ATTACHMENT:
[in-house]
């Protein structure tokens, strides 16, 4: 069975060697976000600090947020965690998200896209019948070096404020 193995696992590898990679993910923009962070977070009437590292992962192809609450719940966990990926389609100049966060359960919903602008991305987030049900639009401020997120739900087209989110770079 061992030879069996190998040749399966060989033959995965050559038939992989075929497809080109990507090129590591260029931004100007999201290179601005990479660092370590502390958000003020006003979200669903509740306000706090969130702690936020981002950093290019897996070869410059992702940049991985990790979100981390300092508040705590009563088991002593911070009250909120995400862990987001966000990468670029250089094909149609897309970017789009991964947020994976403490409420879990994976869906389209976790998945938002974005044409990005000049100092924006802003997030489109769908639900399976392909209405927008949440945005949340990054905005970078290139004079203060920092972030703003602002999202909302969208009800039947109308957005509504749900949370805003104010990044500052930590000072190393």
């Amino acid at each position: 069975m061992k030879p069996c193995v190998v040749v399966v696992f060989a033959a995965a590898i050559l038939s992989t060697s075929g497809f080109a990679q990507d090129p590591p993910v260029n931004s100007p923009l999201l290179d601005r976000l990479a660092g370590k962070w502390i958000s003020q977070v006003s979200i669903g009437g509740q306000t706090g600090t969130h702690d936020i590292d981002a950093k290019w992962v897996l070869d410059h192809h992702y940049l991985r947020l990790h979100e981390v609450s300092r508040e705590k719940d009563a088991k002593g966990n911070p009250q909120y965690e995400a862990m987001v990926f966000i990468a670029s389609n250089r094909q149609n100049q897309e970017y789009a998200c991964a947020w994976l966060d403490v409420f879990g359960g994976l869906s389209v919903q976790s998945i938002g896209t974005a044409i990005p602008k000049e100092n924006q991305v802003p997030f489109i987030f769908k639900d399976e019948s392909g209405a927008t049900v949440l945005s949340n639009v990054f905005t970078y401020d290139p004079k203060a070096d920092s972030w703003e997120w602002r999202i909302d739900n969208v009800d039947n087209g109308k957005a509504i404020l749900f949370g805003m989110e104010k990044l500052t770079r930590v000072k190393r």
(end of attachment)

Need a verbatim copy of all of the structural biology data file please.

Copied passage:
[in-house]
């Protein structure tokens, strides 16, 4: 069975060697976000600090947020965690998200896209019948070096404020 193995696992590898990679993910923009962070977070009437590292992962192809609450719940966990990926389609100049966060359960919903602008991305987030049900639009401020997120739900087209989110770079 061992030879069996190998040749399966060989033959995965050559038939992989075929497809080109990507090129590591260029931004100007999201290179601005990479660092370590502390958000003020006003979200669903509740306000706090969130702690936020981002950093290019897996070869410059992702940049991985990790979100981390300092508040705590009563088991002593911070009250909120995400862990987001966000990468670029250089094909149609897309970017789009991964947020994976403490409420879990994976869906389209976790998945938002974005044409990005000049100092924006802003997030489109769908639900399976392909209405927008949440945005949340990054905005970078290139004079203060920092972030703003602002999202909302969208009800039947109308957005509504749900949370805003104010990044500052930590000072190393």
């Amino acid at each position: 069975m061992k030879p069996c193995v190998v040749v399966v696992f060989a033959a995965a590898i050559l038939s992989t060697s075929g497809f080109a990679q990507d090129p590591p993910v260029n931004s100007p923009l999201l290179d601005r976000l990479a660092g370590k962070w502390i958000s003020q977070v006003s979200i669903g009437g509740q306000t706090g600090t969130h702690d936020i590292d981002a950093k290019w992962v897996l070869d410059h192809h992702y940049l991985r947020l990790h979100e981390v609450s300092r508040e705590k719940d009563a088991k002593g966990n911070p009250q909120y965690e995400a862990m987001v990926f966000i990468a670029s389609n250089r094909q149609n100049q897309e970017y789009a998200c991964a947020w994976l966060d403490v409420f879990g359960g994976l869906s389209v919903q976790s998945i938002g896209t974005a044409i990005p602008k000049e100092n924006q991305v802003p997030f489109i987030f769908k639900d399976e019948s392909g209405a927008t049900v949440l945005s949340n639009v990054f905005t970078y401020d290139p004079k203060a070096d920092s972030w703003e997120w602002r999202i909302d739900n969208v009800d039947n087209g109308k957005a509504i404020l749900f949370g805003m989110e104010k990044l500052t770079r930590v000072k190393r």